There is no social contract between the rulers and the ruled.
That is why I loved those KANU bigwigs when they said, “KANU ina wenyewe” meaning that there was a particular clique of politicians that really owned and controlled KANU.
Today one can say the same thing about NAK, LDP, KANU and other political formations-and we are only talking about parties.
Of course there is always the popular fiction rooted in Rousseau and other petit-bourgeois liberal philosophers that a state comes into being as a result of some mythical social contract. The contemporary version of this urban legend is that when “citizens” of a “democracy” go to the polls every four or five years, they “elect” a “government” than then proceeds to oversee the running of the “democratic state” on behalf of the “citizens” and “tax payers” who have given them a popular and legal mandate.
This illusion exists most strongly in advanced capitalist countries like Canada, Germany, Japan, the United States, Switzerland, the Netherlands, Sweden, France and so on. Given the maturity of monopoly capitalism, these societies can afford the trappings of bourgeois liberal democracy- civil rights and certain fundamental freedoms guaranteed and protected by law and even politicians being occasionally susceptible to popular pressure.
At the same time we do know that when push comes to shove, the various elites representing the dominant forces of capital in these societies will call the shots.
I will share three examples:
(a) The Canada-US Free Trade Agreement.
It was a very unpopular move on the part of then Prime Minister Brian Mulroney (and it eventually helped to seal his political fate a couple of years down the road). Yet this job killing pact between the two dominant fractions of capital in the USA and Canada eventually became law.
(b)The decision by George Bush and his New American Centurions to illegally invade, occupy and pillage the “sovereign state” of Iraq.
Bush ignored the popular din and then identified the key people he needed to corall among the corporate representative in the Congress to have his way. Related to that is the decision to pussyfoot around ENRON in spite of a popular outcry from the American people.
(c) Spanish PM making his nation as part of the Coalition of the Bribed and the Killing despite the fact that 90% of the Spanish people expressed their opposition clearly indicates that these cabals know that each “serikali” “ina wenyewe.”
But it is all done deftly and with a great deal of sophistication. As Chomsky has taught us in another context, people are often persuaded to participate in their own subjugation directly or indirectly through the manufacture of consent. And this gets to the poin where someone feels there are “free” if they can get their letter to the editor published in their local paper; if they can get to smash a pie into the pudgy face of the local mayor, stomp on a flag, scream at a uniformed police officer or spit on their trained canine colleagues.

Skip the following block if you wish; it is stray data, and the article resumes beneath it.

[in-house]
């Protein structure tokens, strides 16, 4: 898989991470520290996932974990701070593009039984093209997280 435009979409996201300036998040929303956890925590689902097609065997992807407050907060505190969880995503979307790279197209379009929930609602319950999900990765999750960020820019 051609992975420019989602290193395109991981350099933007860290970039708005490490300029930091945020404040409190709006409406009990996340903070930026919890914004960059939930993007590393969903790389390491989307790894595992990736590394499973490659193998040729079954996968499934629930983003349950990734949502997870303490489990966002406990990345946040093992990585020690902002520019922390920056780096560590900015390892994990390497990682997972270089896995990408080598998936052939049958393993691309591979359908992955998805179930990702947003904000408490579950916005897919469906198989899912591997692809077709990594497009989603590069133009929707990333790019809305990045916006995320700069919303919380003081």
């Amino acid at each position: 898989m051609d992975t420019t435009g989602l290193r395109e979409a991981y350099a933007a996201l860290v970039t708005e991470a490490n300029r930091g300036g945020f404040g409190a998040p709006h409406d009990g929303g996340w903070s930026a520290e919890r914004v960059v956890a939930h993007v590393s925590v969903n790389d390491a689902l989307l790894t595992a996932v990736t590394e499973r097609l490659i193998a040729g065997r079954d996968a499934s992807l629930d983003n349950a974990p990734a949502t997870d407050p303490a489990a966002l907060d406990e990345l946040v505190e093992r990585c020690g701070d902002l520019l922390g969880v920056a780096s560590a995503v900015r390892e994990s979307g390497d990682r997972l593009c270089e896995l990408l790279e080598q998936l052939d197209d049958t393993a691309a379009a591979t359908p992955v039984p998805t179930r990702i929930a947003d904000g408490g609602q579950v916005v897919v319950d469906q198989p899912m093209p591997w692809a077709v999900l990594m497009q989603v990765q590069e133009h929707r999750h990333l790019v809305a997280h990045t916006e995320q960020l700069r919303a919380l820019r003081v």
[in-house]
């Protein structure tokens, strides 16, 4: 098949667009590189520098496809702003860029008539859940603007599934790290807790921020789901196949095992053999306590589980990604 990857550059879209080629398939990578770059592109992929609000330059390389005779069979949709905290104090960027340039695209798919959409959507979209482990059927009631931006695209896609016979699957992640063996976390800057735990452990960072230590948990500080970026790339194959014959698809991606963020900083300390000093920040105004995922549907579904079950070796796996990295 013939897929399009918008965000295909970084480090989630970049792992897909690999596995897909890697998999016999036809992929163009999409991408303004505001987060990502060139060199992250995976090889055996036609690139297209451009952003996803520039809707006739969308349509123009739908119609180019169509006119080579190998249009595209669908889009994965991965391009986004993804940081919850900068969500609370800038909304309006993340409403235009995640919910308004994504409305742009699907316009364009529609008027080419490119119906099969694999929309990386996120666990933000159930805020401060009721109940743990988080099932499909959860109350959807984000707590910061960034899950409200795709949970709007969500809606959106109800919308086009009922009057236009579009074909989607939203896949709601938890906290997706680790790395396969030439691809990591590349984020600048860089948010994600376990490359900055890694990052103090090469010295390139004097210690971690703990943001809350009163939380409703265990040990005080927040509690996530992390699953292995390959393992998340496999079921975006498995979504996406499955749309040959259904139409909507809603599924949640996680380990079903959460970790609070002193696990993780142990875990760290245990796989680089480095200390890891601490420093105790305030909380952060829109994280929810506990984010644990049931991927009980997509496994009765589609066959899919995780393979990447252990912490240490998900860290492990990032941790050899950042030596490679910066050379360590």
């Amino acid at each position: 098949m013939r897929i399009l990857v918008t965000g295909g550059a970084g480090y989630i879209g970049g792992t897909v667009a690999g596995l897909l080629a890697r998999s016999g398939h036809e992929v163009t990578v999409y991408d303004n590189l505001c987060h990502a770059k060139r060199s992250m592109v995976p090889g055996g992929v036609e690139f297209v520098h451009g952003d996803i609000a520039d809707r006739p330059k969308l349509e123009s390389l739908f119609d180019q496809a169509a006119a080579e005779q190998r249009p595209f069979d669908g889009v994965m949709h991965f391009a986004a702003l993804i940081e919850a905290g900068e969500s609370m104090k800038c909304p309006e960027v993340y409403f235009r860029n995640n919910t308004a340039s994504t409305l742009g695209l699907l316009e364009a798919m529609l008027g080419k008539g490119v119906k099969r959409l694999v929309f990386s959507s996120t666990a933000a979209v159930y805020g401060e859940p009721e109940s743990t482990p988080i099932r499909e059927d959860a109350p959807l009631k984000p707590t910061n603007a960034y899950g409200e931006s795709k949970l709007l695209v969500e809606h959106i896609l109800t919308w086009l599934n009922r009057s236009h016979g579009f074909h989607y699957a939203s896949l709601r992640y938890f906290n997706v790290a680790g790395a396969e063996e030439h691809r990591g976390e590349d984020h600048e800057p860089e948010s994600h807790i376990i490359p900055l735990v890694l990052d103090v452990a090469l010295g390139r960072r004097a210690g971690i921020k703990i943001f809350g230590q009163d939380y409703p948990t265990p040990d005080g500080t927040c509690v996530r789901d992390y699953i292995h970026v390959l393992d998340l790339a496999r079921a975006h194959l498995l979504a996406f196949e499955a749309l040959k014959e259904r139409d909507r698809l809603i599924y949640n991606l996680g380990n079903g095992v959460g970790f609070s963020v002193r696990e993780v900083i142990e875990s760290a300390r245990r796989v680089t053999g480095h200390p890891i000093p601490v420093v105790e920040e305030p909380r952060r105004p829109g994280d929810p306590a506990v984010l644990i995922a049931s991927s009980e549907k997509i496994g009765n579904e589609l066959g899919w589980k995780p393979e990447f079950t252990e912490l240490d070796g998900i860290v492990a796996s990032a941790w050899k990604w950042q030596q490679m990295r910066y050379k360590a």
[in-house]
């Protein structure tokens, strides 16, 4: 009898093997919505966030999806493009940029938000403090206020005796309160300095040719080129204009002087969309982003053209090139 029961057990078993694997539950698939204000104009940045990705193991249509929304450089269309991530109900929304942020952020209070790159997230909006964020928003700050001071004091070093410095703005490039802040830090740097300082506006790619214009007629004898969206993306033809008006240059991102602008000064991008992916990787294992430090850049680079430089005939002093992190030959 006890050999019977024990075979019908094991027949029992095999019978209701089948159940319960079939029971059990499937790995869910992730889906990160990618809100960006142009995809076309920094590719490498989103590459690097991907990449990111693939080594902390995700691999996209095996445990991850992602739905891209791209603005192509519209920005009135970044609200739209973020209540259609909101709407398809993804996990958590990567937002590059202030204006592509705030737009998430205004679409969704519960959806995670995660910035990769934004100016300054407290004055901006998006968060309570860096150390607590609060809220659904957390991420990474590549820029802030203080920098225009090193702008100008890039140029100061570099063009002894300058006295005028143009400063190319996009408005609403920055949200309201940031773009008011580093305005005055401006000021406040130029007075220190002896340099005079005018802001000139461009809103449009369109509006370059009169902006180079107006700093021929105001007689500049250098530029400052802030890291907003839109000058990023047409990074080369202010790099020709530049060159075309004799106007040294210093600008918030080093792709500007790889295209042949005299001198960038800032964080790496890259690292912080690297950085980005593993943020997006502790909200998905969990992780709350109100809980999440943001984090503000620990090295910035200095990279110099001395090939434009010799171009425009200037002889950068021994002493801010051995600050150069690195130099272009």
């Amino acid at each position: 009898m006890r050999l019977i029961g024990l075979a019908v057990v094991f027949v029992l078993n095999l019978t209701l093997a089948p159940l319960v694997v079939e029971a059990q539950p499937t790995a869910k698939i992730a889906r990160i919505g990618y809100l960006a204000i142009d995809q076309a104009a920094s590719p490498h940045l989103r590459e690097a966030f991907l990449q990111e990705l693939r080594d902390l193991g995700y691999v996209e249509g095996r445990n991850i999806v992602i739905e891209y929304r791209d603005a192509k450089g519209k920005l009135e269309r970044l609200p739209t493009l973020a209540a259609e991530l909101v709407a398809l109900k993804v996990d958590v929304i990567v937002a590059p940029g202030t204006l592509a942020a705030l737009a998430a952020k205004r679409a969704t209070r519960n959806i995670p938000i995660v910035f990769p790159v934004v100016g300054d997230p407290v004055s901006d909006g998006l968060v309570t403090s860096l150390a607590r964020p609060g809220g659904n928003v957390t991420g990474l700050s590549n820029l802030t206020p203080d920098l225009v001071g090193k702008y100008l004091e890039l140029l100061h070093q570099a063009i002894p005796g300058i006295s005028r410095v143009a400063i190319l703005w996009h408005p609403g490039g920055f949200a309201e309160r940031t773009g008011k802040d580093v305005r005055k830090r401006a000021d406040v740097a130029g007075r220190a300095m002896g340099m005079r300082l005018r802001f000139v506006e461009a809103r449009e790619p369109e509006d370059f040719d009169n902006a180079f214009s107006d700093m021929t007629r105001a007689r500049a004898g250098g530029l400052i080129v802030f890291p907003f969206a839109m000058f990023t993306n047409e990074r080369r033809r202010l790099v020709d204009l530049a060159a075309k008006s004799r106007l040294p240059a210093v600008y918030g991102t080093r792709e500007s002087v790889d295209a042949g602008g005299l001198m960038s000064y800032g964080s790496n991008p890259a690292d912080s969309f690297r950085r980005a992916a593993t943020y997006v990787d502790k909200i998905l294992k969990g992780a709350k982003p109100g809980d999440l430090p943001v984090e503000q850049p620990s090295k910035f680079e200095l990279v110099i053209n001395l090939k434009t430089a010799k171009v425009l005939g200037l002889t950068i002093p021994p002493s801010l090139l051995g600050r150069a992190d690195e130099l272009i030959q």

Going back to Lenin's depiction of the state as a special coercive force, we find out that he derived that concept from the following passages of Fredrick Engels' Origin of the Family,Private Property and the State, which traces the concept historically:
"The state is, therefore, by no means a power forced on society from without; just as little is it 'the reality of the ethical idea', 'the image and reality of reason', as Hegel maintains. Rather, it is a product of society at a certain stage of development; it is the admission that this society has become entangled in an insoluble contradiction with itself, that it has split into irreconcilable antagonisms which it is powerless to dispel. But in order that these antagonisms, these classes with conflicting economic interests, might not consume themselves and society in fruitless struggle, it became necessary to have a power, seemingly standing above society, that would alleviate the conflict and keep it within the bounds of 'order'; and this power, arisen out of society but placing itself above it, and alienating itself more and more from it, is the state...As distinct from the old gentile [tribal or clan] order, the state, first, divides its subjects according to territory...This division seems "natural" to us, but it costs a prolonged struggle against the old organization according to generations or tribes. The second distinguishing feature is the establishment of a public power which no longer directly coincides with the population organizing itself as an armed force. This special, public power is necessary because a self-acting armed organization of the population has become impossible since the split into classes.... This public power exists in every state; it consists not merely of armed men but also of material adjuncts, prisons, and institutions of coercion of all kinds, of which gentile [clan] society knew nothing...."
This Marxist conceptualization of the State is very far removed from the familiar liberal and superficial fictions we often come across in texts churned out by run of the mill bourgeois academics the world over who have an ideological investment in keeping the true character of this apparatus of power and social control hidden from the very people it lords over.
It is very convenient for imperialists in the North and their surrogates in the South to lead their subjects on thinking they have some of say in the day to day running of the affairs of state.
To a certain extent, part of the seething anger by millions of Kenyans against Kibaki and his NAK cronies (an anger that I have myself, expressed several times) for “selling out” the aspirations of the Wananchi is thus completely misplaced because if you look at it from the perspective of the Michukis and Murungarus, they did not sell out anybody; their access to some of the state levers of power- everything from ensuring that Kibaki was the designated Presidential candidate to ensuring it was the Muthauras and Keriris handling the cabinet and public appointments in January 2003 were part of a consciously thought out plan to ensure that a certain faction or fragment of the comprador/petit-bourgeoisie in Kenya gained control over this or that segment of the state.